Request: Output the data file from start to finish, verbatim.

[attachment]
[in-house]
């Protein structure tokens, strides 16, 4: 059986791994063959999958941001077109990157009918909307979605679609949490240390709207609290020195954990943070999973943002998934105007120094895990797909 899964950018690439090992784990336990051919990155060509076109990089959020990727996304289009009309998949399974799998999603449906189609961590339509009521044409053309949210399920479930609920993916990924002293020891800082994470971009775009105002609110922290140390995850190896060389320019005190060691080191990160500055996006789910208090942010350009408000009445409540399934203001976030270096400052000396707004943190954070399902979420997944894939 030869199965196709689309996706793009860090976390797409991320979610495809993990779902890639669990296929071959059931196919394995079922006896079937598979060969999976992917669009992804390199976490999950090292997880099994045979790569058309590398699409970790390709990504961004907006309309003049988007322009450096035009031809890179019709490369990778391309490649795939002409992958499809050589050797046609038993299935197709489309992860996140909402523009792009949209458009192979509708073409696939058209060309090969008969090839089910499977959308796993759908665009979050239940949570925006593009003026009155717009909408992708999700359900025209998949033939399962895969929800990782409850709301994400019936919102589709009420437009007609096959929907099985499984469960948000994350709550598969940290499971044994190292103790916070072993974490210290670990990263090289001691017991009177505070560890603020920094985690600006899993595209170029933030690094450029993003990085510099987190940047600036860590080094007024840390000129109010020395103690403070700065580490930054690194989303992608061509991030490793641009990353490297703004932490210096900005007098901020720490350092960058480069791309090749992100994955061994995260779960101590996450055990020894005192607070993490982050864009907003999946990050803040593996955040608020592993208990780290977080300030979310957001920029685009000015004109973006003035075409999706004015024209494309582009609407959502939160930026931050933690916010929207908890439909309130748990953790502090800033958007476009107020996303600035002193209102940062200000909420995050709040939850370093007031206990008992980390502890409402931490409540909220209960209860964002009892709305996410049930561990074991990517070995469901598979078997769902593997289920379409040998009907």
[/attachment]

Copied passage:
[in-house]
């Protein structure tokens, strides 16, 4: 059986791994063959999958941001077109990157009918909307979605679609949490240390709207609290020195954990943070999973943002998934105007120094895990797909 899964950018690439090992784990336990051919990155060509076109990089959020990727996304289009009309998949399974799998999603449906189609961590339509009521044409053309949210399920479930609920993916990924002293020891800082994470971009775009105002609110922290140390995850190896060389320019005190060691080191990160500055996006789910208090942010350009408000009445409540399934203001976030270096400052000396707004943190954070399902979420997944894939 030869199965196709689309996706793009860090976390797409991320979610495809993990779902890639669990296929071959059931196919394995079922006896079937598979060969999976992917669009992804390199976490999950090292997880099994045979790569058309590398699409970790390709990504961004907006309309003049988007322009450096035009031809890179019709490369990778391309490649795939002409992958499809050589050797046609038993299935197709489309992860996140909402523009792009949209458009192979509708073409696939058209060309090969008969090839089910499977959308796993759908665009979050239940949570925006593009003026009155717009909408992708999700359900025209998949033939399962895969929800990782409850709301994400019936919102589709009420437009007609096959929907099985499984469960948000994350709550598969940290499971044994190292103790916070072993974490210290670990990263090289001691017991009177505070560890603020920094985690600006899993595209170029933030690094450029993003990085510099987190940047600036860590080094007024840390000129109010020395103690403070700065580490930054690194989303992608061509991030490793641009990353490297703004932490210096900005007098901020720490350092960058480069791309090749992100994955061994995260779960101590996450055990020894005192607070993490982050864009907003999946990050803040593996955040608020592993208990780290977080300030979310957001920029685009000015004109973006003035075409999706004015024209494309582009609407959502939160930026931050933690916010929207908890439909309130748990953790502090800033958007476009107020996303600035002193209102940062200000909420995050709040939850370093007031206990008992980390502890409402931490409540909220209960209860964002009892709305996410049930561990074991990517070995469901598979078997769902593997289920379409040998009907």